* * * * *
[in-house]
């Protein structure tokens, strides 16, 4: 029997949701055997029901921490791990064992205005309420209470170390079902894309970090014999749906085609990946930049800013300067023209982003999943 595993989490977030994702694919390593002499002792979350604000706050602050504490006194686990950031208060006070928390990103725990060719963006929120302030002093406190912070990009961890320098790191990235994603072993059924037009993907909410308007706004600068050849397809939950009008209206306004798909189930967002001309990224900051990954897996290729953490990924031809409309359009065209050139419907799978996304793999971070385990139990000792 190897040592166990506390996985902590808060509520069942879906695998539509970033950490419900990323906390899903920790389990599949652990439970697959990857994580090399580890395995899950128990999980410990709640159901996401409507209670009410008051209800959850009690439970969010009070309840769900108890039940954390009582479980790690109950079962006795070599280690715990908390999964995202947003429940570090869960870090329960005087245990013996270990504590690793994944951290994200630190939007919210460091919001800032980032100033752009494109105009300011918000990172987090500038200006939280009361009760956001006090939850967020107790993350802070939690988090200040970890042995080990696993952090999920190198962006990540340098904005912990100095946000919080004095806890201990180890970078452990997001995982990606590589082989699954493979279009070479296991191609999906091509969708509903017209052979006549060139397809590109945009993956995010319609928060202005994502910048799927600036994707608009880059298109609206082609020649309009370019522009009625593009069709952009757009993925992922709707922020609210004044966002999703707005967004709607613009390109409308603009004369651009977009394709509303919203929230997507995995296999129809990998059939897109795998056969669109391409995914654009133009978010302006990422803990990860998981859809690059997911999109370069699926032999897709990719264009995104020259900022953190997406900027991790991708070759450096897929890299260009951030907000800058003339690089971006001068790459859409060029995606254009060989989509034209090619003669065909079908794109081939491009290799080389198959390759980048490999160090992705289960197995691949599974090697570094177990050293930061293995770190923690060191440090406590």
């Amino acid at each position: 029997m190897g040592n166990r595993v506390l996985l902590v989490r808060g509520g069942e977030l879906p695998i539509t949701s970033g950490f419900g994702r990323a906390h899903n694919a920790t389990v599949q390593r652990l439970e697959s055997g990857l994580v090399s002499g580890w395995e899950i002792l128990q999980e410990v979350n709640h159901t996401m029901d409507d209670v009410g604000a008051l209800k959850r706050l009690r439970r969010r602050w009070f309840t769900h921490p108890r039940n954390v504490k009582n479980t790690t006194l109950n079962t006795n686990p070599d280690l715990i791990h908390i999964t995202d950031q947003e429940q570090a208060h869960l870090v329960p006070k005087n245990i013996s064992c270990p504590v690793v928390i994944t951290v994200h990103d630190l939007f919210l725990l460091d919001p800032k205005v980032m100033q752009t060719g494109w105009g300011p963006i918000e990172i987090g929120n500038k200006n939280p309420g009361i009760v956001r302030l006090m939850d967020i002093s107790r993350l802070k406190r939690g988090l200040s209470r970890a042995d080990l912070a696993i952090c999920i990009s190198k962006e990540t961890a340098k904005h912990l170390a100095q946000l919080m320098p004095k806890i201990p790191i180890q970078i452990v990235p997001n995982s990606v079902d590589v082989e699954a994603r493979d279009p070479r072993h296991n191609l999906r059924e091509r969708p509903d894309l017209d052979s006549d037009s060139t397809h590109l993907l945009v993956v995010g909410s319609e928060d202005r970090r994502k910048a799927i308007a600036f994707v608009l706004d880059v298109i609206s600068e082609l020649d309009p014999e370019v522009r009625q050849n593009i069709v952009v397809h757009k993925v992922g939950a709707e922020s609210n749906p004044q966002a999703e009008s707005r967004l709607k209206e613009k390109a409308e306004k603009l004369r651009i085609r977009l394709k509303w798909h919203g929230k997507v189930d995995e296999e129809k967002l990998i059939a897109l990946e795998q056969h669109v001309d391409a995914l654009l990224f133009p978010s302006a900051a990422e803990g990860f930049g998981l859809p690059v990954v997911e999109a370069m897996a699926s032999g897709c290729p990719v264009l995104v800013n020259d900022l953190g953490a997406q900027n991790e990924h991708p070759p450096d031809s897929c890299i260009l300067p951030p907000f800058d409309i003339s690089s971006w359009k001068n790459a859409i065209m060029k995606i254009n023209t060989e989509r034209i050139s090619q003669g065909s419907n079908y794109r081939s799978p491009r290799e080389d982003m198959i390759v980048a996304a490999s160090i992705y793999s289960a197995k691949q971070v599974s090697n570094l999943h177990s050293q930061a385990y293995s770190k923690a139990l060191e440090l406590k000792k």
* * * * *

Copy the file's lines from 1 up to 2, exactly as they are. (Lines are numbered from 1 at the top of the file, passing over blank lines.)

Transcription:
[in-house]
């Protein structure tokens, strides 16, 4: 029997949701055997029901921490791990064992205005309420209470170390079902894309970090014999749906085609990946930049800013300067023209982003999943 595993989490977030994702694919390593002499002792979350604000706050602050504490006194686990950031208060006070928390990103725990060719963006929120302030002093406190912070990009961890320098790191990235994603072993059924037009993907909410308007706004600068050849397809939950009008209206306004798909189930967002001309990224900051990954897996290729953490990924031809409309359009065209050139419907799978996304793999971070385990139990000792 190897040592166990506390996985902590808060509520069942879906695998539509970033950490419900990323906390899903920790389990599949652990439970697959990857994580090399580890395995899950128990999980410990709640159901996401409507209670009410008051209800959850009690439970969010009070309840769900108890039940954390009582479980790690109950079962006795070599280690715990908390999964995202947003429940570090869960870090329960005087245990013996270990504590690793994944951290994200630190939007919210460091919001800032980032100033752009494109105009300011918000990172987090500038200006939280009361009760956001006090939850967020107790993350802070939690988090200040970890042995080990696993952090999920190198962006990540340098904005912990100095946000919080004095806890201990180890970078452990997001995982990606590589082989699954493979279009070479296991191609999906091509969708509903017209052979006549060139397809590109945009993956995010319609928060202005994502910048799927600036994707608009880059298109609206082609020649309009370019522009009625593009069709952009757009993925992922709707922020609210004044966002999703707005967004709607613009390109409308603009004369651009977009394709509303919203929230997507995995296999129809990998059939897109795998056969669109391409995914654009133009978010302006990422803990990860998981859809690059997911999109370069699926032999897709990719264009995104020259900022953190997406900027991790991708070759450096897929890299260009951030907000800058003339690089971006001068790459859409060029995606254009060989989509034209090619003669065909079908794109081939491009290799080389198959390759980048490999160090992705289960197995691949599974090697570094177990050293930061293995770190923690060191440090406590």